Rali TBFEST2018-11.JPG
photo by Suzette Vorster

I started my teaching career when I was employed in South Korea at the age of 25. My first students were young performers from Samsung Youth Orchestra, Seoul. Diligent and dedicated, disciplined and always smiling, these young Koreans made my debut as a teacher most pleasurable and at the same time, filled with great responsibility. I still remember, with a smile on my face, the tension, the nerves and the pride in our hearts during the special live recording of my lesson for EBS I TV, Seoul, South Korea. Since then, teaching violin has become an inseparable part of my life as a violinist. Here in South Africa, I am privileged to have violin students from some of the best schools in the country as well as University of KwaZulu-Natal Durban.


The list of schools is long:

Kearsney College, Botha’s Hill, where part of our music activities involves sharing the stage with The World Choir Games winner Kearsney Boys’ Choir.

Durban Girls College, where I am happy to work with award winning students, often featuring in local competitions and playing as soloist with KwaZulu-Natal Philharmonic Orchestra.

Crawford School’s students Amy and Aiden Lou are South African rising violin and piano stars. Despite their young age, their repertoire reaches a long way, from Solo Partitas by Bach to the virtuosity in Wieniawski and Saint-Saens. In her latest Trinity College London grade 7 violin exam, Amy Lou achieved the outstanding score of 98%.

Clifton School pupil, Tiashan Moodley who joined my violin class already as a leading violinist in KwaZulu-Natal (concertmaster of KwaZulu-Natal Youth Orchestra and Associate Board of Royal School of Music, London, High Scorer) was a student of my student, Jane Baillie.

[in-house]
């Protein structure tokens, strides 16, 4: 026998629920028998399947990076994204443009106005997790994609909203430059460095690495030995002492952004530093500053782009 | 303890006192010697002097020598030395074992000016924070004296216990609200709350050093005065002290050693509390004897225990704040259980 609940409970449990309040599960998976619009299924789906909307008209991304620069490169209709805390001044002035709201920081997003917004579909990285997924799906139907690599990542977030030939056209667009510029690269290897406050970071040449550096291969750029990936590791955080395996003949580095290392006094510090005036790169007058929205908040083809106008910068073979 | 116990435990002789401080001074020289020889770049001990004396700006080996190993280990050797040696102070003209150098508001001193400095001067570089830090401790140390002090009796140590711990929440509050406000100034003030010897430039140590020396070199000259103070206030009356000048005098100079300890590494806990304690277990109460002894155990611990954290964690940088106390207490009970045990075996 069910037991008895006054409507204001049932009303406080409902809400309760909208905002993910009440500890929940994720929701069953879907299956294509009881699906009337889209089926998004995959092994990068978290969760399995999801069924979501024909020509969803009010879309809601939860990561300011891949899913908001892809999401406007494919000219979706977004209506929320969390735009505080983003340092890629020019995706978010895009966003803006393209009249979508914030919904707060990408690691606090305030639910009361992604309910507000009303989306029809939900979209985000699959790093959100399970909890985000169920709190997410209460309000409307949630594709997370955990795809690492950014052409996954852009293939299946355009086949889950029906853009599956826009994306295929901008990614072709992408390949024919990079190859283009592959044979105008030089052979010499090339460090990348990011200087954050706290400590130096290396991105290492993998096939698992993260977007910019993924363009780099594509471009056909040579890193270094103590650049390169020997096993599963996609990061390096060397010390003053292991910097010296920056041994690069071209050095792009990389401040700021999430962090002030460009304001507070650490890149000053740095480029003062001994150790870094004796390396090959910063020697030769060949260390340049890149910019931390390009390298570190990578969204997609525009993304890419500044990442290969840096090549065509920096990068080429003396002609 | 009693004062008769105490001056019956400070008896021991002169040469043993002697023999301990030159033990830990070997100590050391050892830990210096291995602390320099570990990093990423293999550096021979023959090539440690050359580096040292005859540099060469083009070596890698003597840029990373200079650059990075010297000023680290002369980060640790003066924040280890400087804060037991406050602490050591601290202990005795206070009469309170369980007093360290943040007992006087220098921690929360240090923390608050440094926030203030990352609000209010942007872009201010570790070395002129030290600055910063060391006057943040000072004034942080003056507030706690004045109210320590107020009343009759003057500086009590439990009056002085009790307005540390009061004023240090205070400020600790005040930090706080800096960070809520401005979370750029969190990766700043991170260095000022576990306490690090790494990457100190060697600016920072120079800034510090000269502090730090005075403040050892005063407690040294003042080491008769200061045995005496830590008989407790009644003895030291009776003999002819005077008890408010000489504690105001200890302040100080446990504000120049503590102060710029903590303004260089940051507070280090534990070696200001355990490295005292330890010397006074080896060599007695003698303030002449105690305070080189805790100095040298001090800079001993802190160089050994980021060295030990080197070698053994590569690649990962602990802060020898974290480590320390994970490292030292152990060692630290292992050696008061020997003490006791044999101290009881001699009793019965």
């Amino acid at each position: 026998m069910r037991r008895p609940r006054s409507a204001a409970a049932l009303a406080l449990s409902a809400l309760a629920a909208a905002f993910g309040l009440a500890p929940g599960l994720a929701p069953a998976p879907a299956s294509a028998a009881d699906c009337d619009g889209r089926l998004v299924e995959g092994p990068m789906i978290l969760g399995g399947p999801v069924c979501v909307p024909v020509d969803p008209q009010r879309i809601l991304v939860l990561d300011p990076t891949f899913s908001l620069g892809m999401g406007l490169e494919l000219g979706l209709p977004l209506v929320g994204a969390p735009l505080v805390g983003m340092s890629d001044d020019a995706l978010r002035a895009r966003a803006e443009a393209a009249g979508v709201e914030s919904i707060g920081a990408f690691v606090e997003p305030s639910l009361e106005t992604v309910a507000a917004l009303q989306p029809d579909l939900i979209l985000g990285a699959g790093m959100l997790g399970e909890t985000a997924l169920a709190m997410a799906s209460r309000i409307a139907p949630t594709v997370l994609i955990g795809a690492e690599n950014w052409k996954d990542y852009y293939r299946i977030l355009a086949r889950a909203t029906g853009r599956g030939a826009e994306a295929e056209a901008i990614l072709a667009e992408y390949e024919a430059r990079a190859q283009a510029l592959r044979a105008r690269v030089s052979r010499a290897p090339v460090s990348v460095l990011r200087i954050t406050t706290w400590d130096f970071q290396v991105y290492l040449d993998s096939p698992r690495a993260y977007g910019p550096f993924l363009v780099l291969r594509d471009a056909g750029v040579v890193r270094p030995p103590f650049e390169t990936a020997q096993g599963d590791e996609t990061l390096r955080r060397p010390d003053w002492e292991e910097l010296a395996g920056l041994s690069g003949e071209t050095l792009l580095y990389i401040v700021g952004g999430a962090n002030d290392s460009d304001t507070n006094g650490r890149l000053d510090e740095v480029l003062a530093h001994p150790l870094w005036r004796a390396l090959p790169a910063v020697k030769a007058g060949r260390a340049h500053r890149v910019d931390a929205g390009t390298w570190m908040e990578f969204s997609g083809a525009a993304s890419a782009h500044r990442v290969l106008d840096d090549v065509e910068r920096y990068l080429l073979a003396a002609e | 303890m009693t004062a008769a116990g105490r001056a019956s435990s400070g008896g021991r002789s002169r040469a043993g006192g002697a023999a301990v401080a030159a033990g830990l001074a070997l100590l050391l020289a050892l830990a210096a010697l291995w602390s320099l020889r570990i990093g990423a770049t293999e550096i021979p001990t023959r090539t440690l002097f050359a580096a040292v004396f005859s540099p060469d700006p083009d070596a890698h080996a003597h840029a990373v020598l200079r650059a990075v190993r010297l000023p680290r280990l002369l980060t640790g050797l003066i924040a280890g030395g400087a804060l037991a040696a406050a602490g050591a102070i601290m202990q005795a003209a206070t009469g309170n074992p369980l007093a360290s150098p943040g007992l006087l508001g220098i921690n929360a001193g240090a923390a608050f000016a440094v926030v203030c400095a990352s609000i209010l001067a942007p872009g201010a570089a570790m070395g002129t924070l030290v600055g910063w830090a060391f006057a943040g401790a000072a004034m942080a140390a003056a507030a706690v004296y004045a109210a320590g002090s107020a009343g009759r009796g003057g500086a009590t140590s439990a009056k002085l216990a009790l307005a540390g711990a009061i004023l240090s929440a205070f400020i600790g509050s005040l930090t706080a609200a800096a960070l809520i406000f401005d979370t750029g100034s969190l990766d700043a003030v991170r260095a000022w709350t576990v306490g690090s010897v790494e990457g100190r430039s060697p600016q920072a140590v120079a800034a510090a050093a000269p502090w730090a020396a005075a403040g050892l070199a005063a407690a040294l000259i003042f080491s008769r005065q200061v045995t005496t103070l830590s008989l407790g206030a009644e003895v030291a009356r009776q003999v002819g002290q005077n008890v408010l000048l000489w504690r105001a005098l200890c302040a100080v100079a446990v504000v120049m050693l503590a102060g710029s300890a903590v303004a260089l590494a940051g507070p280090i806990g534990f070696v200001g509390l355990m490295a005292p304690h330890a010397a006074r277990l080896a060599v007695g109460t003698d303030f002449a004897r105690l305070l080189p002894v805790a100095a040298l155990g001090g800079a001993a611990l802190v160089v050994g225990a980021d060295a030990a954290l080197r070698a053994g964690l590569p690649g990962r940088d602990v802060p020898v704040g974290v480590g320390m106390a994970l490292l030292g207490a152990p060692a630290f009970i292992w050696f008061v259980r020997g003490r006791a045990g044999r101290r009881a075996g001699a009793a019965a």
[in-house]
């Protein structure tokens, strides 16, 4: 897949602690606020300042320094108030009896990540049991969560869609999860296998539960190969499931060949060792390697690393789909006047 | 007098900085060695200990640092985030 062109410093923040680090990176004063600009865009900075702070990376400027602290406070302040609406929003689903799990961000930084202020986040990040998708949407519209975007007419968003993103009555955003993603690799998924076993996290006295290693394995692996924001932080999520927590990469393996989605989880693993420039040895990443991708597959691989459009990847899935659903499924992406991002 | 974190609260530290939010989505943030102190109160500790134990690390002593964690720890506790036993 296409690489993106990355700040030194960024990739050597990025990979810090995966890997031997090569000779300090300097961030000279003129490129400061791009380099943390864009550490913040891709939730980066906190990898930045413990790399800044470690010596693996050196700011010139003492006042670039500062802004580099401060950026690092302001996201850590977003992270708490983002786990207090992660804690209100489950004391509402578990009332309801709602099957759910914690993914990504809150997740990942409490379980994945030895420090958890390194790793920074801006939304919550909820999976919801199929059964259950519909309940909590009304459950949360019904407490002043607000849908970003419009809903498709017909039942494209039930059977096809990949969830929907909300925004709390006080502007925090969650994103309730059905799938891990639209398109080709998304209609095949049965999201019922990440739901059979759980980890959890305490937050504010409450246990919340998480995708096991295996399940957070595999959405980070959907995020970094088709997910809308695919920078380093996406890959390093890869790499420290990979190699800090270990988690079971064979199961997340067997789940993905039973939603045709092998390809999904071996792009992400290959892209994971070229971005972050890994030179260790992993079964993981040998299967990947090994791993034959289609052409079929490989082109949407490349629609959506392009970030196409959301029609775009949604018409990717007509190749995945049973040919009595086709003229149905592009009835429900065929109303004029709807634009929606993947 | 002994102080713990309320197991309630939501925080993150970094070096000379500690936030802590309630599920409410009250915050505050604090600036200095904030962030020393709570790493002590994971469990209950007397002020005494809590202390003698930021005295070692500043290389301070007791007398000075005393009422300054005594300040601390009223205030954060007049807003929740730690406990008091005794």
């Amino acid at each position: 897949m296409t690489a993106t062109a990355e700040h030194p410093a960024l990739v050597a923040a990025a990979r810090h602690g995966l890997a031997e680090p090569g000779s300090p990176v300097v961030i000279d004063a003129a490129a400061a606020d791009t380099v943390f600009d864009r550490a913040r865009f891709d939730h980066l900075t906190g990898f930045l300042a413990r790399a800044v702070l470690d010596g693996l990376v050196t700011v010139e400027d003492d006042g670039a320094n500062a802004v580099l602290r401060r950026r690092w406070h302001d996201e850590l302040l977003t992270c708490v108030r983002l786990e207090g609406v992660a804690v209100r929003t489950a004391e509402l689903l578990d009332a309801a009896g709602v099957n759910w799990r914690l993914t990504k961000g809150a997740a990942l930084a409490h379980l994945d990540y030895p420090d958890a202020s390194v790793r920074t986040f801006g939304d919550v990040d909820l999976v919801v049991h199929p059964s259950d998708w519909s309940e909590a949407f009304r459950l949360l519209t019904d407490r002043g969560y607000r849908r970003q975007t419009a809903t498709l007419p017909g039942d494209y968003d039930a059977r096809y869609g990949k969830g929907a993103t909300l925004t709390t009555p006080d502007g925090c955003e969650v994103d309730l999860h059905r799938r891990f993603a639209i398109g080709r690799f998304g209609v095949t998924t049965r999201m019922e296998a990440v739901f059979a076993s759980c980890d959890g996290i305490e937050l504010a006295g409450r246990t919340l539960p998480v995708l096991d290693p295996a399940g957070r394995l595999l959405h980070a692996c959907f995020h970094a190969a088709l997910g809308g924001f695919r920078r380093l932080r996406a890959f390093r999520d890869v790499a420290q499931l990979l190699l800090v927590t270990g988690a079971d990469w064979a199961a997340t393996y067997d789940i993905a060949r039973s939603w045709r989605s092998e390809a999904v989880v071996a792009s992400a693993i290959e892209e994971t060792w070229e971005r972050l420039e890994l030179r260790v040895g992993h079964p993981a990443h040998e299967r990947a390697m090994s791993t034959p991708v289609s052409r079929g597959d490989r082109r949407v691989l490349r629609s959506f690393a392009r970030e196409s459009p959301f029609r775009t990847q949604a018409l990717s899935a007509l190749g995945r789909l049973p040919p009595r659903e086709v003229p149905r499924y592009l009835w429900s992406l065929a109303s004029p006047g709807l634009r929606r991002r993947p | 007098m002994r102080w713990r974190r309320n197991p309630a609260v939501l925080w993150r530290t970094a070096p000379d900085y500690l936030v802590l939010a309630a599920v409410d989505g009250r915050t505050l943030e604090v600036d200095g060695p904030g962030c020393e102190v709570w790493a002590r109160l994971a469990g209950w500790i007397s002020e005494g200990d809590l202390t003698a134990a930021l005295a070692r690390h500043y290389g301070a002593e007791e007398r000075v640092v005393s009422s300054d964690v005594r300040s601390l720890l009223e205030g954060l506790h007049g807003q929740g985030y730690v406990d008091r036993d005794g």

Another great benefit of being a violin teacher in South Africa is the opportunity to teach a vast range of students all around the world. Alongside South Africans, I have worked with many eager and talented young people from Zimbabwe, Zambia, Mozambique, India, Sri Lanka, Argentina, Thailand and China.
Many of them pursue a music career in South Africa and often I share the stage with them, as young colleagues of mine in various concerts around the country.

Over the last few years, I have been appointed as a Violin coach for the KwaZulu-Natal Youth Orchestra.
Joining them on their annual music camps gives me the opportunity to share my orchestral/ ensemble experiences as a longtime member of the KwaZulu-Natal Philharmonic Orchestra and a Leader of Baroque 2000.

As a direct result of my growing involvement with the Early Music family in South Africa, I have been invited to coach the South African National Youth Orchestra on their Baroque courses in Johannesburg in 2019 and 2020. There we joined forces with Principal musicians from Royal Concertgebouw, Amsterdam – Henk Rubingh – violin and Martina Forni – viola, as well as the leading South African Baroque musicians – Erik Dippenaar and John Coulter.

During Covid-19, I carry on with my teaching practice mostly through online lessons. During the extraordinary times in which the society was shaken by fear, loss, insecurity and despair, my young fellows/students show their optimism, brave hearts and true love for violin and music.